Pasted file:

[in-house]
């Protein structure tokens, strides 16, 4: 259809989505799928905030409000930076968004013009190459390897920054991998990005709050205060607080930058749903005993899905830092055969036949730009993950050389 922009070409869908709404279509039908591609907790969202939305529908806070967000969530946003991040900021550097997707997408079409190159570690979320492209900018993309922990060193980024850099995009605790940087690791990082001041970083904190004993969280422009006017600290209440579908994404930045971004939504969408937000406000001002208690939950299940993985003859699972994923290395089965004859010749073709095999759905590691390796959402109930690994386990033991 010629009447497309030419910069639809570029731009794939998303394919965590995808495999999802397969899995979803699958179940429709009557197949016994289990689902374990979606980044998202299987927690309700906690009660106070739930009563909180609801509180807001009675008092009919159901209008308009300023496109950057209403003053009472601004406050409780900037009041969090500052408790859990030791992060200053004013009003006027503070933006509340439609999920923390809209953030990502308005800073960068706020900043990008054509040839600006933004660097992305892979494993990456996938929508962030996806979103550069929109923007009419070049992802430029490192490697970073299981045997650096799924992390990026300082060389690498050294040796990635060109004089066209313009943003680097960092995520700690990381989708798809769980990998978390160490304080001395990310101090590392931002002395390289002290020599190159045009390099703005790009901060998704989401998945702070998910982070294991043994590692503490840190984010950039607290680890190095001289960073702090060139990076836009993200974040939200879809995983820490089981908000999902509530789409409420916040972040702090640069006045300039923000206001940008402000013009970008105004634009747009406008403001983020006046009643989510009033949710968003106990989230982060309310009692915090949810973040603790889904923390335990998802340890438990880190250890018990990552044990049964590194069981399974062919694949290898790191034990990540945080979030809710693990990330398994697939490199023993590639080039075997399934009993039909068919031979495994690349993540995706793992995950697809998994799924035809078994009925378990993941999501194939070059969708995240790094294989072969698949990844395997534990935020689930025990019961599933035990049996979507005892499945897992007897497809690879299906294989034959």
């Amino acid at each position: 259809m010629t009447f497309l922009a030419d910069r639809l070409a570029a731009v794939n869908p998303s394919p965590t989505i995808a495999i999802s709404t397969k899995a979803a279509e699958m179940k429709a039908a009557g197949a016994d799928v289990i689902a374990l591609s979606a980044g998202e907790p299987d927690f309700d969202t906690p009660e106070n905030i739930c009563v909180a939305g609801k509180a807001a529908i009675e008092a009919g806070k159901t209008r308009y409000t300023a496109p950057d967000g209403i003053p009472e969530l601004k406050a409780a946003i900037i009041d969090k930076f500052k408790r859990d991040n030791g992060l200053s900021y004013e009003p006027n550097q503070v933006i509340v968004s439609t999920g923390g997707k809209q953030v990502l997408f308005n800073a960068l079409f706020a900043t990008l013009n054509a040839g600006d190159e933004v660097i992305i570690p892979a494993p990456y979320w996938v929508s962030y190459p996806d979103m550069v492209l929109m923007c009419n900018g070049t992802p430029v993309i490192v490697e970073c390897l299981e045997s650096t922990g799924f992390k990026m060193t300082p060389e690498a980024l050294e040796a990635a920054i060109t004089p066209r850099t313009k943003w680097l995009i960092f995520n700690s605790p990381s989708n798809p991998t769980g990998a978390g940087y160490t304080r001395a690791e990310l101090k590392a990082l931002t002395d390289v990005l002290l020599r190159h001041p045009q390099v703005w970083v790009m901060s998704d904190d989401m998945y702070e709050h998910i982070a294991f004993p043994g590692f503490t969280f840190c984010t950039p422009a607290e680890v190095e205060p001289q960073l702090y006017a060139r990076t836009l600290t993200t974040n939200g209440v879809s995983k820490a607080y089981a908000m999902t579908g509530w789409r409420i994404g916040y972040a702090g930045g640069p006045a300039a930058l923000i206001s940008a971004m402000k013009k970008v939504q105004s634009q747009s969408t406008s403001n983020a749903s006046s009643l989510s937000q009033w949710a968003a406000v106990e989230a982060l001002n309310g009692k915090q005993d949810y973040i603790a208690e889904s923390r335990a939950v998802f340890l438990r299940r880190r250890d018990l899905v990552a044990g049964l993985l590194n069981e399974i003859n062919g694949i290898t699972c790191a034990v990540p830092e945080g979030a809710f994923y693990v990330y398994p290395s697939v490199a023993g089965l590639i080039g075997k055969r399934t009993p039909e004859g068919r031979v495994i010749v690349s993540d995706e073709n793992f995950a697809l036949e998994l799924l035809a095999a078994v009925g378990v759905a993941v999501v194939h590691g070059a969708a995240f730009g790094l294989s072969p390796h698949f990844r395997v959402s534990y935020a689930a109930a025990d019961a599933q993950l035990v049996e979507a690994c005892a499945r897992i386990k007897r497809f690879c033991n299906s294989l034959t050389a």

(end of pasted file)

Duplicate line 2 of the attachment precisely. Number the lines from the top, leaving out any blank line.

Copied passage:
């Protein structure tokens, strides 16, 4: 259809989505799928905030409000930076968004013009190459390897920054991998990005709050205060607080930058749903005993899905830092055969036949730009993950050389 922009070409869908709404279509039908591609907790969202939305529908806070967000969530946003991040900021550097997707997408079409190159570690979320492209900018993309922990060193980024850099995009605790940087690791990082001041970083904190004993969280422009006017600290209440579908994404930045971004939504969408937000406000001002208690939950299940993985003859699972994923290395089965004859010749073709095999759905590691390796959402109930690994386990033991 010629009447497309030419910069639809570029731009794939998303394919965590995808495999999802397969899995979803699958179940429709009557197949016994289990689902374990979606980044998202299987927690309700906690009660106070739930009563909180609801509180807001009675008092009919159901209008308009300023496109950057209403003053009472601004406050409780900037009041969090500052408790859990030791992060200053004013009003006027503070933006509340439609999920923390809209953030990502308005800073960068706020900043990008054509040839600006933004660097992305892979494993990456996938929508962030996806979103550069929109923007009419070049992802430029490192490697970073299981045997650096799924992390990026300082060389690498050294040796990635060109004089066209313009943003680097960092995520700690990381989708798809769980990998978390160490304080001395990310101090590392931002002395390289002290020599190159045009390099703005790009901060998704989401998945702070998910982070294991043994590692503490840190984010950039607290680890190095001289960073702090060139990076836009993200974040939200879809995983820490089981908000999902509530789409409420916040972040702090640069006045300039923000206001940008402000013009970008105004634009747009406008403001983020006046009643989510009033949710968003106990989230982060309310009692915090949810973040603790889904923390335990998802340890438990880190250890018990990552044990049964590194069981399974062919694949290898790191034990990540945080979030809710693990990330398994697939490199023993590639080039075997399934009993039909068919031979495994690349993540995706793992995950697809998994799924035809078994009925378990993941999501194939070059969708995240790094294989072969698949990844395997534990935020689930025990019961599933035990049996979507005892499945897992007897497809690879299906294989034959």